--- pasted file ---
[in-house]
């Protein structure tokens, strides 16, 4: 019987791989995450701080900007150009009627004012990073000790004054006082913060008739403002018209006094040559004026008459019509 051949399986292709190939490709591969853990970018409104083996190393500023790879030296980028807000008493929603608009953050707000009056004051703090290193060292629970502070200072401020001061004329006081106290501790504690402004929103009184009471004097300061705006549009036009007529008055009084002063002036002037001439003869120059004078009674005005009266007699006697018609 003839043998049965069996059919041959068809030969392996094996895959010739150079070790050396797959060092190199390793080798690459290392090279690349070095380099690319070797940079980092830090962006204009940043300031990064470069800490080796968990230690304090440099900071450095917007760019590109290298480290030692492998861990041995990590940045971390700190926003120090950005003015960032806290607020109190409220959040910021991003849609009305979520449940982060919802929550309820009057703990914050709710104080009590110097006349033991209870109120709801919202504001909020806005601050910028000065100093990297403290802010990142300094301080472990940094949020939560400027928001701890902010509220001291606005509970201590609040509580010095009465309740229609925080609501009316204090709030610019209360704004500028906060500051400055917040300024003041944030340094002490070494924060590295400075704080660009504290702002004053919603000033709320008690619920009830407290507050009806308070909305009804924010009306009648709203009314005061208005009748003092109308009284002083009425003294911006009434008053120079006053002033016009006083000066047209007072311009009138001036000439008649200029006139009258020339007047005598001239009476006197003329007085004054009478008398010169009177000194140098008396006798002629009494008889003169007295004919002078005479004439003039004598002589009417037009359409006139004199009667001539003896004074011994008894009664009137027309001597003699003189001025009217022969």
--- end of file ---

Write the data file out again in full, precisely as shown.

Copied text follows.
[in-house]
């Protein structure tokens, strides 16, 4: 019987791989995450701080900007150009009627004012990073000790004054006082913060008739403002018209006094040559004026008459019509 051949399986292709190939490709591969853990970018409104083996190393500023790879030296980028807000008493929603608009953050707000009056004051703090290193060292629970502070200072401020001061004329006081106290501790504690402004929103009184009471004097300061705006549009036009007529008055009084002063002036002037001439003869120059004078009674005005009266007699006697018609 003839043998049965069996059919041959068809030969392996094996895959010739150079070790050396797959060092190199390793080798690459290392090279690349070095380099690319070797940079980092830090962006204009940043300031990064470069800490080796968990230690304090440099900071450095917007760019590109290298480290030692492998861990041995990590940045971390700190926003120090950005003015960032806290607020109190409220959040910021991003849609009305979520449940982060919802929550309820009057703990914050709710104080009590110097006349033991209870109120709801919202504001909020806005601050910028000065100093990297403290802010990142300094301080472990940094949020939560400027928001701890902010509220001291606005509970201590609040509580010095009465309740229609925080609501009316204090709030610019209360704004500028906060500051400055917040300024003041944030340094002490070494924060590295400075704080660009504290702002004053919603000033709320008690619920009830407290507050009806308070909305009804924010009306009648709203009314005061208005009748003092109308009284002083009425003294911006009434008053120079006053002033016009006083000066047209007072311009009138001036000439008649200029006139009258020339007047005598001239009476006197003329007085004054009478008398010169009177000194140098008396006798002629009494008889003169007295004919002078005479004439003039004598002589009417037009359409006139004199009667001539003896004074011994008894009664009137027309001597003699003189001025009217022969």